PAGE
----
Stop pretending men and women are from different planets. (iStock)

Many people — well-intentioned and otherwise — like to point out the supposed differences between male and female brains. But it’s time to throw away the brain gender binary, according to a study published Monday in the Proceedings of the National Academy of Sciences.

Brains, the study concludes, can’t really fit into the categories of “male” or “female.” Their distinguishing features vary across a spectrum.

That’s exciting news for anyone who studies the brain or gender. And it’s a step toward validating the experiences of those who live outside the gender binary.

“Whereas a categorical difference in the genitals has always been acknowledged, the question of how far these categories extend into human biology is still not resolved,” the authors wrote in the study. Structural differences in the brain — and differences in behavior — are often taken as evidence that brains can be distinctly male or female. For this to be true, the authors note, the differences would have to be consistent: Those who were biologically male would almost always have to have “male” features and not “female” ones in their brain.

But in analyzing the MRI exams of about 1,400 individuals, researchers led by Daphna Joel of Tel Aviv University found that mash-ups were more common. The researchers said they think their study is the first to look for brain differences between genders by using the brain as a whole instead of pointing out individual structures and features, including size and the amount of gray vs. white matter in isolation.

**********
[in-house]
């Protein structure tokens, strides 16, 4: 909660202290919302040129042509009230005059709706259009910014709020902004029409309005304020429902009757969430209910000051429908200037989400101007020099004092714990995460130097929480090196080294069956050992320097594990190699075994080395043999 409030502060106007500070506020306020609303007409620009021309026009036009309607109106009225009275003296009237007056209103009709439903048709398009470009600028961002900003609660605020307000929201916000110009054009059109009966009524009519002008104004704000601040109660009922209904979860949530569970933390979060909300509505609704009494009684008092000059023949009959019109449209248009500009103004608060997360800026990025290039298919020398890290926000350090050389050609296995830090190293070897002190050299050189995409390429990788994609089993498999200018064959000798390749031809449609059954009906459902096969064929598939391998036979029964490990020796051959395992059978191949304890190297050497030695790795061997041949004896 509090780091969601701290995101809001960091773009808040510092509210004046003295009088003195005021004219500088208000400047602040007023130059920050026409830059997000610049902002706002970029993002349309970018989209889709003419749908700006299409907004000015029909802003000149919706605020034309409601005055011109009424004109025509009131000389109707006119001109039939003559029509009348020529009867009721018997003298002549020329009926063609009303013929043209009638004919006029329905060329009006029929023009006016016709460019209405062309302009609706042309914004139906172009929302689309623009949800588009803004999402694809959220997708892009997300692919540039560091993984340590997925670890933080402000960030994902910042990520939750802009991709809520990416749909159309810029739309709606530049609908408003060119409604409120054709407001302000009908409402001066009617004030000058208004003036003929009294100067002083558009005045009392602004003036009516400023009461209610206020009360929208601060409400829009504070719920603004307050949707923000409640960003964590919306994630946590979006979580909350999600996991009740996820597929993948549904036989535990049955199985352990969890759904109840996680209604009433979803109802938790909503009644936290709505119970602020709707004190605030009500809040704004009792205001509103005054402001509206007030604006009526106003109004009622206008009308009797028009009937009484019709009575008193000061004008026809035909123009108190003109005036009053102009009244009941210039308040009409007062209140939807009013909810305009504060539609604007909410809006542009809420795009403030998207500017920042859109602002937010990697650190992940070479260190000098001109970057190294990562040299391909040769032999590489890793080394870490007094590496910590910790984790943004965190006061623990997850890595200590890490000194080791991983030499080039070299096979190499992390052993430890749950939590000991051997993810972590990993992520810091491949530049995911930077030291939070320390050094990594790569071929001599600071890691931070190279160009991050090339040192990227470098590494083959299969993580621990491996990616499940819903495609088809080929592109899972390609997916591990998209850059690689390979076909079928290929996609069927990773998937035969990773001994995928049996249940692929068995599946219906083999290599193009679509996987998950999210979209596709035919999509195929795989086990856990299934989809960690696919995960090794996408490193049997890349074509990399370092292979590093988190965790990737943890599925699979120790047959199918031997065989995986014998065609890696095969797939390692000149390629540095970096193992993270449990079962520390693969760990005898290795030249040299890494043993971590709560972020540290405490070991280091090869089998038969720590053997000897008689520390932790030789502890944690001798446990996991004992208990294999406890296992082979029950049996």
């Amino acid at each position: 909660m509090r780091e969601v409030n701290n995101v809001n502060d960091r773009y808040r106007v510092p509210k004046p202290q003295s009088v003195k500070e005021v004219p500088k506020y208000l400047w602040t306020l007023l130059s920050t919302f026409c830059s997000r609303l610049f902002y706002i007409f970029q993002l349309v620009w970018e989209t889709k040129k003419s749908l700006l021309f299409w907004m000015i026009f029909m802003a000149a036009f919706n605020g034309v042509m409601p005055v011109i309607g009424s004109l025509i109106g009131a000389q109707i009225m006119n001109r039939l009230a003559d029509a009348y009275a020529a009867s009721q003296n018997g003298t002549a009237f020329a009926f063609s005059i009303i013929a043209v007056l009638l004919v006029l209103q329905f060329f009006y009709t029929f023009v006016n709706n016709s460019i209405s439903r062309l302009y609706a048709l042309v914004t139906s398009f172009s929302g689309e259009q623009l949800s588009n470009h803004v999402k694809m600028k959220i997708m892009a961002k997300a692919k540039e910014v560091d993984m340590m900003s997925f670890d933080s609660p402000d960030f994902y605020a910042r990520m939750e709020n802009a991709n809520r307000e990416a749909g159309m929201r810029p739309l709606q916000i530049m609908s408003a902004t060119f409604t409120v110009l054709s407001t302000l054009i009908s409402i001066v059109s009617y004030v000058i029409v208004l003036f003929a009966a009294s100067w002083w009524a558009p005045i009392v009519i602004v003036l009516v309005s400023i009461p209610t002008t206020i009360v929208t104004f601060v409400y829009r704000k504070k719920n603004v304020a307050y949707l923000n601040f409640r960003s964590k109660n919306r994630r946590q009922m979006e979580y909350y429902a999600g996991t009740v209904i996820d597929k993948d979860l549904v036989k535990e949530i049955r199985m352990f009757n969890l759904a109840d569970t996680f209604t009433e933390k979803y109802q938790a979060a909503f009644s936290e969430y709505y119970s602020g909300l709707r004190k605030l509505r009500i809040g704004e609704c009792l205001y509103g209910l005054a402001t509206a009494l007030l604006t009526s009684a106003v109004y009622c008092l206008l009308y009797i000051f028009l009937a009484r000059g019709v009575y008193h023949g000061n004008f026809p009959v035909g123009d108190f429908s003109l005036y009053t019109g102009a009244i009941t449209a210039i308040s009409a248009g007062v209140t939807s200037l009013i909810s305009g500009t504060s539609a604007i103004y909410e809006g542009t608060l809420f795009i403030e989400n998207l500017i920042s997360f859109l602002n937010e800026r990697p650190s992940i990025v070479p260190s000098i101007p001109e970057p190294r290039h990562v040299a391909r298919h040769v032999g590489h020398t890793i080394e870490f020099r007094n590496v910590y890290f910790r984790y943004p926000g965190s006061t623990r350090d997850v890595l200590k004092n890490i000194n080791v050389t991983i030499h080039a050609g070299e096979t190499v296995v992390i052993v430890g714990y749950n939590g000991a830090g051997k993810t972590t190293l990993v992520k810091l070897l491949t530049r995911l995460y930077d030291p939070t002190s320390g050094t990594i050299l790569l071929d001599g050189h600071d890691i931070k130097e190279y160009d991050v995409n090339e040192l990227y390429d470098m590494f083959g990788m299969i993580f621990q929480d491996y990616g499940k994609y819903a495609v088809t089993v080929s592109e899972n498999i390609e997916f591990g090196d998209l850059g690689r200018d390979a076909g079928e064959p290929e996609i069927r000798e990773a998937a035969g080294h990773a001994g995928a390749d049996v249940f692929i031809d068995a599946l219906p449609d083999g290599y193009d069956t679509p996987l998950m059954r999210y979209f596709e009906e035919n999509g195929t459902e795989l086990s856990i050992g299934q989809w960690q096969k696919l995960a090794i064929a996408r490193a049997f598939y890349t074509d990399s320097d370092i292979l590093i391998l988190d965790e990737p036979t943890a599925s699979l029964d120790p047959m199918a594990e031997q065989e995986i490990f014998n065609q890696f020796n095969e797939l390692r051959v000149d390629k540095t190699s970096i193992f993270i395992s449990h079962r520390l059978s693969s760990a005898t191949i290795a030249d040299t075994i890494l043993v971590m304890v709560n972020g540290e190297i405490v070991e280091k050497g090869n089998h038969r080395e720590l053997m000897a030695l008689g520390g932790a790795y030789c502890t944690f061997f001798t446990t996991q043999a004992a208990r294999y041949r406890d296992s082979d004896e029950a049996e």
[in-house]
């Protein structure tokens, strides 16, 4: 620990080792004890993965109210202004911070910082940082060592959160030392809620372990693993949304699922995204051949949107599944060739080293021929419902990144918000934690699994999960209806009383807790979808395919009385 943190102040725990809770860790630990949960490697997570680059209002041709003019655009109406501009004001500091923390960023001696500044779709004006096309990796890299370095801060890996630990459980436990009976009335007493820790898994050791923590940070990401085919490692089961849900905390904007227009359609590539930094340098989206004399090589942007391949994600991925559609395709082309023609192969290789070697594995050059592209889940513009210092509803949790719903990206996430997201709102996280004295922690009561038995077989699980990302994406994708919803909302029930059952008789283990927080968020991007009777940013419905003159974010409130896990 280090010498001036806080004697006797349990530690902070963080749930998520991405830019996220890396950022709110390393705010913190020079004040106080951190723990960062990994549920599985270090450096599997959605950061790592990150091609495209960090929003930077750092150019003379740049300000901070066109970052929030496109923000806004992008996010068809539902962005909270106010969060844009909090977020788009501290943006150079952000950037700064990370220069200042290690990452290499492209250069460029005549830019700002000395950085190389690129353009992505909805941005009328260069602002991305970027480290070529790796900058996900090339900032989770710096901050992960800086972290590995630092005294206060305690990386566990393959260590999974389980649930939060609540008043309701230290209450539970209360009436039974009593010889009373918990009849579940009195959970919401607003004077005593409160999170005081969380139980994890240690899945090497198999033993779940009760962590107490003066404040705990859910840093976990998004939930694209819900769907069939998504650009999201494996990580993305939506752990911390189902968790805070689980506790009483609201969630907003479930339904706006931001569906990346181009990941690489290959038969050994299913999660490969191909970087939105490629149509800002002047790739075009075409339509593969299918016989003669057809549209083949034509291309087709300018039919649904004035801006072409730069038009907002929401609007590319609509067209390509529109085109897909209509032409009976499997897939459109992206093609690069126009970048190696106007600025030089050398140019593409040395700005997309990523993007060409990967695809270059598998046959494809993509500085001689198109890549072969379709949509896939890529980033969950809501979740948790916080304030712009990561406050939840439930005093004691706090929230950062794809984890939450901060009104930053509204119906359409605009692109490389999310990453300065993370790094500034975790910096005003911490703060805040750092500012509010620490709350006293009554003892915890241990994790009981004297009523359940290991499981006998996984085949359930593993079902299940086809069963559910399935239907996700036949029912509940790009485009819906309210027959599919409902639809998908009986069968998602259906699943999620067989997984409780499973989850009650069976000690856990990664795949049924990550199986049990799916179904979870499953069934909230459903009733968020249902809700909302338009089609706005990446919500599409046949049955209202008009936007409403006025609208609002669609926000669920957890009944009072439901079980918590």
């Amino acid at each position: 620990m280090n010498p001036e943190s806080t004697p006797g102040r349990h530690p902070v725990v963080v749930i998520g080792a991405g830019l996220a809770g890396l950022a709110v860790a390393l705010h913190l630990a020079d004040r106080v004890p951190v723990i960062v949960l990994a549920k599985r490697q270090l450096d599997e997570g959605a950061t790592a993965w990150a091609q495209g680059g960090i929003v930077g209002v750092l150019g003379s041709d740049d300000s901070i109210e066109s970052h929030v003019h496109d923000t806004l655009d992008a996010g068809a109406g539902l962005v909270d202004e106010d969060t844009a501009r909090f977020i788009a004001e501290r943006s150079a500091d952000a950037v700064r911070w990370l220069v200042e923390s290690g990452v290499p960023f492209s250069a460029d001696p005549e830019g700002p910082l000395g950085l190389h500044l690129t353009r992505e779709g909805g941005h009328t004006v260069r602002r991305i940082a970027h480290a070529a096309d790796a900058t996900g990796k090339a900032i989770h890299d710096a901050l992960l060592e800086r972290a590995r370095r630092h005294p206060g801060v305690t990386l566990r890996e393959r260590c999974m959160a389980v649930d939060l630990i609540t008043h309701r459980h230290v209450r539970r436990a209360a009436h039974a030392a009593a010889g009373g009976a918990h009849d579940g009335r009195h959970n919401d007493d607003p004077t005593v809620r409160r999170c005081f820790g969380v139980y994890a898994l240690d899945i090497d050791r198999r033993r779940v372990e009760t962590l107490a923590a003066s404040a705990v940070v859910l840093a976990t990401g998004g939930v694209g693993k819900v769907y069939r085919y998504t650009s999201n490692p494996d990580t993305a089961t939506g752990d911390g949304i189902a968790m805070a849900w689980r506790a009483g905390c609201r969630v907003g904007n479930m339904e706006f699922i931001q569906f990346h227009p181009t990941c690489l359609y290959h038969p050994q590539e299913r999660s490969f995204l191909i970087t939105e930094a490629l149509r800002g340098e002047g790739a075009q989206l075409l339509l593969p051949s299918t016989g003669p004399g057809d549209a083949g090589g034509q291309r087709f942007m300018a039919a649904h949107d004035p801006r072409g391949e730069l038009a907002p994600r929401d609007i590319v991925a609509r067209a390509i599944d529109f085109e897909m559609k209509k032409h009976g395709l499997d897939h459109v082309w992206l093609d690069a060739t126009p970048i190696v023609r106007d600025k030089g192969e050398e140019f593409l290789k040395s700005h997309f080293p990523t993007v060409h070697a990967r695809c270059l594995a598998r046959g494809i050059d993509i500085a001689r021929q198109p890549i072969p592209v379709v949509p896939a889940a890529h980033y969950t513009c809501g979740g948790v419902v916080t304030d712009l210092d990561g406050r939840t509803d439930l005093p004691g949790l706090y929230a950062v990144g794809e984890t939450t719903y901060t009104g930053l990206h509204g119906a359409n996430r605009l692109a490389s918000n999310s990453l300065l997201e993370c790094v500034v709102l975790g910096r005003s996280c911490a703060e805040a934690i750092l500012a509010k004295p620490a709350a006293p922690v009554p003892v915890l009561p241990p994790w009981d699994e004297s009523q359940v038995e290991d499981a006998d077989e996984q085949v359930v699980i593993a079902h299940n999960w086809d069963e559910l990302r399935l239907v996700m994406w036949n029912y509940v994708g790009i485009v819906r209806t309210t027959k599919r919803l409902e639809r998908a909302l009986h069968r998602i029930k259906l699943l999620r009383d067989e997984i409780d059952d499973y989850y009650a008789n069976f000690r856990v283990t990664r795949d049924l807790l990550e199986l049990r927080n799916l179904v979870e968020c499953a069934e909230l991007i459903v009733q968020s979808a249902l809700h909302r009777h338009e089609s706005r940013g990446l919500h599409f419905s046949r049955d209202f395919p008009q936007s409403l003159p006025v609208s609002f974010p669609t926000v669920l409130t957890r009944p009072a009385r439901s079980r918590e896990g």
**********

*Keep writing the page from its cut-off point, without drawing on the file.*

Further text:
“Nobody has had a way of quantifying this before,” Lise Eliot, a neuroscientist at the Rosalind Franklin University of Medicine and Sciences’ Chicago Medical School in Illinois who was not involved in the study, told Science Magazine. “Everything they’ve done here is new.”

The authors found that only a very small number of the brains studied had features that were entirely male, female or intermediate between the two.

Brains “with features that are consistently at one end of the “maleness-femaleness” continuum are rare,” they said. “Rather, most brains are comprised of unique ‘mosaics’ of features, some more common in females compared with males, some more common in males compared with females, and some common in both females and males.”

Rockefeller University’s Bruce McEwen, who edited the study manuscript but did not participate in the research, told New Scientist magazine that the findings would probably surprise some. “We are beginning to realize the complexity of what we have traditionally understood to be ‘male’ and ‘female,’ and this study is the first step in that direction,” he said. “I think it will change peoples’ minds.”

Joel said that she hopes the study will help do away with assumptions about gender differences. “We separate girls and boys, men and women all the time,” she told New Scientist. “It’s wrong, not just politically, but scientifically — everyone is different.”

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